What Are The Common Causes Of Home Fires?

What are the common causes of home fires? List of the most common causes of fires in the home, with safety tips and ways family can prevent fires. Fire safety in a home has always been a huge problem for...

Fire safety in a home has always been a huge problem for consumers. The biggest issue is that most of the time, we as consumers think our home or apartment is completely fire safe. But as we take a deeper look into our home surroundings, even the most careful of persons might find a potential fire hazard.


With over 18 years as a Fire Marshall in Georgetown, Texas, Dan Jansen is an expert in the world of fire safety. During his tenure as a Fire Marshall, Jansen has dealt primarily with fire education, safety and prevention. Jansen said that fires are caused primarily by consumers and homeowners being careless when it comes to dealing with potential hazardous situations. Jansen also said that the most common causes of home fires today usually have to deal with extension cords, heaters and curious children.




"One of the most common fire causing elements is the use of an extension cord in place of permanent wiring," he said. "Most people are not aware of this danger. People will take extension cords, and they will plug multiple devices into them for long periods of time. Extension cords are designed for temporary use. I have seen something as minor as a small transformer, that works the air compressor for an aquarium, be enough to short out an extension cord."

"The extension cords are the worst because they are very small cheap .79-.99 cent extension cords," he added. "I mean, if it's not about as big around as your little finger, you probably shouldn't use it. Go with a good heavy extension cord if you're going to use one."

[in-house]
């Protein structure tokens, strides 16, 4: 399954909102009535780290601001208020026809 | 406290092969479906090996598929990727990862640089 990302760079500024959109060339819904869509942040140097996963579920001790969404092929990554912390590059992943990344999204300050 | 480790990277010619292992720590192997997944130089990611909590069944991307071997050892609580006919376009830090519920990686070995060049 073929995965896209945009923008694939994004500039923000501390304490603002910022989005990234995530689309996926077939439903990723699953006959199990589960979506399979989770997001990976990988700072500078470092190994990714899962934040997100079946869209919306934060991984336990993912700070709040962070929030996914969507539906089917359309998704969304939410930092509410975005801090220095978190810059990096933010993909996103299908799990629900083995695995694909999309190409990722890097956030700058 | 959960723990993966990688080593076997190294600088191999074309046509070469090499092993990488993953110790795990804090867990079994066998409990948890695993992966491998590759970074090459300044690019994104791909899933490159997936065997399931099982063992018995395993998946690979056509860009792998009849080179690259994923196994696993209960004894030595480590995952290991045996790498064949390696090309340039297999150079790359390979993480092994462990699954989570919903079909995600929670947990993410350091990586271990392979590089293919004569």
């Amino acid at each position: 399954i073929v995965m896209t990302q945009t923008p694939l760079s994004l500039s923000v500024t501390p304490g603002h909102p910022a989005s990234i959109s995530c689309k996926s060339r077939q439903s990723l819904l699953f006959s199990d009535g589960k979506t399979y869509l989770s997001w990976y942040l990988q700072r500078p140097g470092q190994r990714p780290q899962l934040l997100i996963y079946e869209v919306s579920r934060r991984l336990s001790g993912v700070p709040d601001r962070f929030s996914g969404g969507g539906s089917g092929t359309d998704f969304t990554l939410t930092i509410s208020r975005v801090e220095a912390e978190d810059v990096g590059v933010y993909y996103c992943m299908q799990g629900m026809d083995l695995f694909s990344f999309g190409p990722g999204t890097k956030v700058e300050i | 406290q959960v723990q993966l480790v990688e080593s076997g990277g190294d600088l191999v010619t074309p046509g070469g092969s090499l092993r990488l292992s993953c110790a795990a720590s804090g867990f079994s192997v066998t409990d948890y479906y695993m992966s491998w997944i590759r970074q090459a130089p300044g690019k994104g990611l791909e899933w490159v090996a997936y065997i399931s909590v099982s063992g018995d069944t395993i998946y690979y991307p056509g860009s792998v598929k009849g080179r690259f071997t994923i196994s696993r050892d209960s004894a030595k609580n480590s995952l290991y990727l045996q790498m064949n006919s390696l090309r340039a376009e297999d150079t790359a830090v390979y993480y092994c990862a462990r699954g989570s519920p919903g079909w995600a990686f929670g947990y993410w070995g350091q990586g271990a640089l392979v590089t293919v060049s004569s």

"One of the other very common causes is the accessibility of matches and lighters to small children," Jansen said. "We have an ungodly amount of fires attributed to curiosity. There are children, under the age of six predominantly, who are curious about fire. They will go into bedrooms and closets, and they are fascinated by the fire. They don't understand what they're doing. They hide under their bed, and start fires in these areas that are extremely hard to put fires out quickly. It is a horrible problem, but we, as adults, are not being cautious enough. We're leaving things out for these children to get heir hands on."

"The most common thing to avoid is the placement of electric heaters and open flame heaters too close to combustibles," Jansen said. "There are a lot of people who have to rely on non-vented open flame heaters, and they place them in their bedroom. Of course, you don't want to be cold at night. Things get kicked off a bed, and someone may get up."

"I have seen a fatality where an elderly person walked too close, caught her nightgown on it, and it caught on fire," he said. "It's tragic that things like this happen. Things can fall off or fall on top of open flame devices and electric heaters. Just avoid irresponsible placement of those devices."

"You can put these devices on a wall away from where you are going to be sleeping," he continued to say. "Avoid a high travel area. Keep it away from any combustibles; you want to try to keep it at least two feet away from any other item in your house."

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